Jayes: Okay. So that's talking about skilled work. But what about unskilled labour? That's what farmers are really struggling with at the moment, you know, fruit picking and the like. Is that going to be able to be sorted out through this free trade agreement too.

Tehan: So, that's something that we're looking at, is to what shape or form that agriculture and agribusiness visa will take. But we want to make sure that what it will do is fit all those areas where we have labour shortages in this country, for us to be able to, to access people who want to come here and work. So, all that finer detail will be worked through at our end. But once again, the establishment of this agricultural and agribusiness visa another wonderful win, especially for regional and rural Australia from this outcome.

Jayes: Well, beef and cattle- beef and lamb is one of the big exports going into the UK. It's allowed to quadruple immediately and then it eventually gets tariff free after 15 years. But UK farmers have complained that we use growth hormones, we use pesticides and feed additives that they don't use in the UK. So, we having to make some changes there? Or do they just need to cop it?

Tehan: No. We will export our beef and lamb to meet all the requirements that the UK requires for us to send our produce into the UK - like we do with the European Union. So that's standard practice. So, we'll be able to meet all their requirements. We make the cleanest, greenest produce, I think, there is in the world, and our food and health standards are up there with the best in the world. So, our farmers will be able to meet all those UK requirements and we have to remember also that the UK farmers get the benefit also of access, or potential access, to that big market here in the Indo-Pacific through the CPTPP.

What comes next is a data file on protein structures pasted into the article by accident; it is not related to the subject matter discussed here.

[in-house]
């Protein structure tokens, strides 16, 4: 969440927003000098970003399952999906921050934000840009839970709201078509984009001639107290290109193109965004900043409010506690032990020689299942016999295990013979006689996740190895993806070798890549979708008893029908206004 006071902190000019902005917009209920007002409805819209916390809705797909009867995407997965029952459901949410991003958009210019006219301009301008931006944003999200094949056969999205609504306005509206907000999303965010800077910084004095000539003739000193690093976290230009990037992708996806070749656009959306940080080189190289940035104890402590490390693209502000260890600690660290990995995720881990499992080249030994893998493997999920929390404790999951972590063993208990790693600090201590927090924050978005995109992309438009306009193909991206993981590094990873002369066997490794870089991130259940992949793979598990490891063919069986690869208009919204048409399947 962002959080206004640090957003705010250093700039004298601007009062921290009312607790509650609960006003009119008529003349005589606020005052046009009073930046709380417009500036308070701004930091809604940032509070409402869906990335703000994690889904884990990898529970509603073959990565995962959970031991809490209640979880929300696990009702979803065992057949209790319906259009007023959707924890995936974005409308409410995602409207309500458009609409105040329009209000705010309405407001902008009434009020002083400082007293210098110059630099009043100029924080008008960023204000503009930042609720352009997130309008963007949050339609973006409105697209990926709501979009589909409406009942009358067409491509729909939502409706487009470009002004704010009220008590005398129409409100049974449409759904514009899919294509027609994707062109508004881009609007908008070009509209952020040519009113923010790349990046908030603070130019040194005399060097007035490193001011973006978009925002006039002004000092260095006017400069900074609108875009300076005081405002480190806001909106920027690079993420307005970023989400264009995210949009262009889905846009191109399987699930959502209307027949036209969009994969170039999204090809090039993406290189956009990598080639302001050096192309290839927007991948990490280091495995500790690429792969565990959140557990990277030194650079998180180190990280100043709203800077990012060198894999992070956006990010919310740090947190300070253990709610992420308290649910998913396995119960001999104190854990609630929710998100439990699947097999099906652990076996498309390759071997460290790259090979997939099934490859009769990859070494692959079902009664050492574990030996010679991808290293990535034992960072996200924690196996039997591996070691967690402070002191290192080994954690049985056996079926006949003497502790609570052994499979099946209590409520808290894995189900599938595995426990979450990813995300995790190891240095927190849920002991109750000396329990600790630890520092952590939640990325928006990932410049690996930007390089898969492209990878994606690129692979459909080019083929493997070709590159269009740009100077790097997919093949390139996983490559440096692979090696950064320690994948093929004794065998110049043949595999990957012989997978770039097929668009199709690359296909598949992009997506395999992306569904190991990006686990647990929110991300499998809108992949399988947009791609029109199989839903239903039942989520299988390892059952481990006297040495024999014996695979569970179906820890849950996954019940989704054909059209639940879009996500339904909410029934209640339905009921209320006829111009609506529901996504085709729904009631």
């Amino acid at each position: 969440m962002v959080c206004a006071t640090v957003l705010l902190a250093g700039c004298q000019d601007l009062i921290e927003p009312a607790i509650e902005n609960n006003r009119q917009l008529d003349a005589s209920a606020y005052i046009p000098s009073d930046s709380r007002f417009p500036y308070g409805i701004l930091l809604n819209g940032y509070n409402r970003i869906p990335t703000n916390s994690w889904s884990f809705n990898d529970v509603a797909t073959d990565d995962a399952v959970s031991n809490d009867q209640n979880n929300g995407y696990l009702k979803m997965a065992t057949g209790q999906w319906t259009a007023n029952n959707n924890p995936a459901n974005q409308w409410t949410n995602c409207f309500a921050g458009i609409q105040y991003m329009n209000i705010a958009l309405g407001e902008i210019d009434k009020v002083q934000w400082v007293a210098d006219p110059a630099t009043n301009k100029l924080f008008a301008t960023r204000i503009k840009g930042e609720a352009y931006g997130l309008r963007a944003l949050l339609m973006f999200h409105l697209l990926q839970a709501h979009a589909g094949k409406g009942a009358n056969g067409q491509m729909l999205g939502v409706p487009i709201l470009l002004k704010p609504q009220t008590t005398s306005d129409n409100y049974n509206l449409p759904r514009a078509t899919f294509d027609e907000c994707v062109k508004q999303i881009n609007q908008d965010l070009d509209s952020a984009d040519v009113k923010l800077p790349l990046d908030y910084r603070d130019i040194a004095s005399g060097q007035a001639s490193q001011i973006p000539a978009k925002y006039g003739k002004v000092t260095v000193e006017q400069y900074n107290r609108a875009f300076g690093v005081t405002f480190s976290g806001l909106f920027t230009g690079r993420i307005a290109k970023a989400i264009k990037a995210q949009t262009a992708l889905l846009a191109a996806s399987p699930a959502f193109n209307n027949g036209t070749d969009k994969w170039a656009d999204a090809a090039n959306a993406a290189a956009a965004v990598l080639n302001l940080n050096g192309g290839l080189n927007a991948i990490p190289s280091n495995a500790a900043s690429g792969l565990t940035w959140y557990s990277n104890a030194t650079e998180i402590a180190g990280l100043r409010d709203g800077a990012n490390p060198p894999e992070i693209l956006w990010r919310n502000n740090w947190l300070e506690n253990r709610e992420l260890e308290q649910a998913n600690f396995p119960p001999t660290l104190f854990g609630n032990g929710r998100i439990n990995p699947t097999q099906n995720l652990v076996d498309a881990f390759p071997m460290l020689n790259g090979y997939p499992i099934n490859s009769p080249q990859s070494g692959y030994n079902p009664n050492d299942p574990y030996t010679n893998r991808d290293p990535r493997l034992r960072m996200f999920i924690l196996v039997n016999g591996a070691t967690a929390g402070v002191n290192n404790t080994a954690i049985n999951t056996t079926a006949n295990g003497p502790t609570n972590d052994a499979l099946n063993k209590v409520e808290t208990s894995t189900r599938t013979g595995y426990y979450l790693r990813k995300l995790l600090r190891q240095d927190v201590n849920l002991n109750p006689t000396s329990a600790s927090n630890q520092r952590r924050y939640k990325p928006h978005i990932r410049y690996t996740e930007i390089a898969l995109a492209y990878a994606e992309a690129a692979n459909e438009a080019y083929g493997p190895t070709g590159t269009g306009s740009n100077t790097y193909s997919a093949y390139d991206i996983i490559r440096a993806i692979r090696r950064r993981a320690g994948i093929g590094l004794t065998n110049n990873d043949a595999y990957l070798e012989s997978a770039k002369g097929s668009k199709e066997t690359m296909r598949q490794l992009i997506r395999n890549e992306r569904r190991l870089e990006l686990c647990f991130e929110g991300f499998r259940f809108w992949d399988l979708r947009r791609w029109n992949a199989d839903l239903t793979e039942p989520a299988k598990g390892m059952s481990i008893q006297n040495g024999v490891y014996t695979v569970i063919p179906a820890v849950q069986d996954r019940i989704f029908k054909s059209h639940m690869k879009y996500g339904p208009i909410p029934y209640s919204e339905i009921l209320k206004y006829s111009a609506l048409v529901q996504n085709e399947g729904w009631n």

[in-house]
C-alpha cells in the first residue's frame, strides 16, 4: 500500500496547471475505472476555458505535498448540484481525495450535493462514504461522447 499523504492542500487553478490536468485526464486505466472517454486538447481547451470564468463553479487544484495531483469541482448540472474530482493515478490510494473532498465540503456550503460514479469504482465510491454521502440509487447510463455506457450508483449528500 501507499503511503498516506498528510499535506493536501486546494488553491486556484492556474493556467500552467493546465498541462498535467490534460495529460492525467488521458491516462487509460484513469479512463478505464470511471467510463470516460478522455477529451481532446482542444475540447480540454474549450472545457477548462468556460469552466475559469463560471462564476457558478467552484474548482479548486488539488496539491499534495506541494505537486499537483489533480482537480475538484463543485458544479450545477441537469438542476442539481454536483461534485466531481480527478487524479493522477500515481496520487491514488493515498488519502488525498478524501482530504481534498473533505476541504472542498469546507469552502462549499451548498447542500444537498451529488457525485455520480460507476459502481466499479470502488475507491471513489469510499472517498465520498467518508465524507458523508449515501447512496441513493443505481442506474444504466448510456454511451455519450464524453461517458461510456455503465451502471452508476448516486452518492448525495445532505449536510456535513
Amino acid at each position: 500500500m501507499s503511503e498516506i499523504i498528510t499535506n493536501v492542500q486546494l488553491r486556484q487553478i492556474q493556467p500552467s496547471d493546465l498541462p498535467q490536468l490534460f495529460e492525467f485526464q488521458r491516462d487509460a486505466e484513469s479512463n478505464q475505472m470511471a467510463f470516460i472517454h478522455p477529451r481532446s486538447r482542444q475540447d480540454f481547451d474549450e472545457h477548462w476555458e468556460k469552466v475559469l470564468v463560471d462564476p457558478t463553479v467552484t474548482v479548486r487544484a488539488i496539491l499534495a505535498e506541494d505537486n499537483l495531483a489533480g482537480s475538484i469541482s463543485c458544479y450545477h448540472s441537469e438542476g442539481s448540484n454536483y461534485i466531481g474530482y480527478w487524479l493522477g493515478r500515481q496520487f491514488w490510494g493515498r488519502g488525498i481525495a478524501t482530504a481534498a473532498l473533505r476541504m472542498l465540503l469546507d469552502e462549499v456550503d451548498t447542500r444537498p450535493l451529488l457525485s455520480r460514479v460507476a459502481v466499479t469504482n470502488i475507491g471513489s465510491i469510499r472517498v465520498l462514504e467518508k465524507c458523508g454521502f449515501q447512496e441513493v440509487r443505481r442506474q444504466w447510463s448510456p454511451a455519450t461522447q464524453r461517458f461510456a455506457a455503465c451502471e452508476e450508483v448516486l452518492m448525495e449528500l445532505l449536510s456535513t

Jayes: Okay, yeah, that's an important point to make. The Treasury figures from the UK side show that, in terms of GDP, so economic growth from this agreement, it's about 0.025 per cent in 15 years. What does it mean for us in terms of GDP?

Tehan: Look, we don't do that economic modelling like they have in the UK. What we know is that this diversifies our market, strengthens the economic relationship between the UK and Australia, and will grow that economic relationship. And, if we're able to have a network of free trade agreements like we do — and this will take us up to 75 per cent, the export goods that we export around the world being covered by FTAs, that is of real benefit to all our exporters, and that's what we're seeking to achieve. We know that freer the trade the better it is for Australia because we're a free and open market. We believe in free trade. It's in- Its backed and enhanced the 28 years of uninterrupted economic growth that we had leading into this pandemic and, I think, has seen us bounce back so quickly. It's because we're free, open, we're competitive, and it's meant that we make the best produce in the world and that means people want to buy it around the world.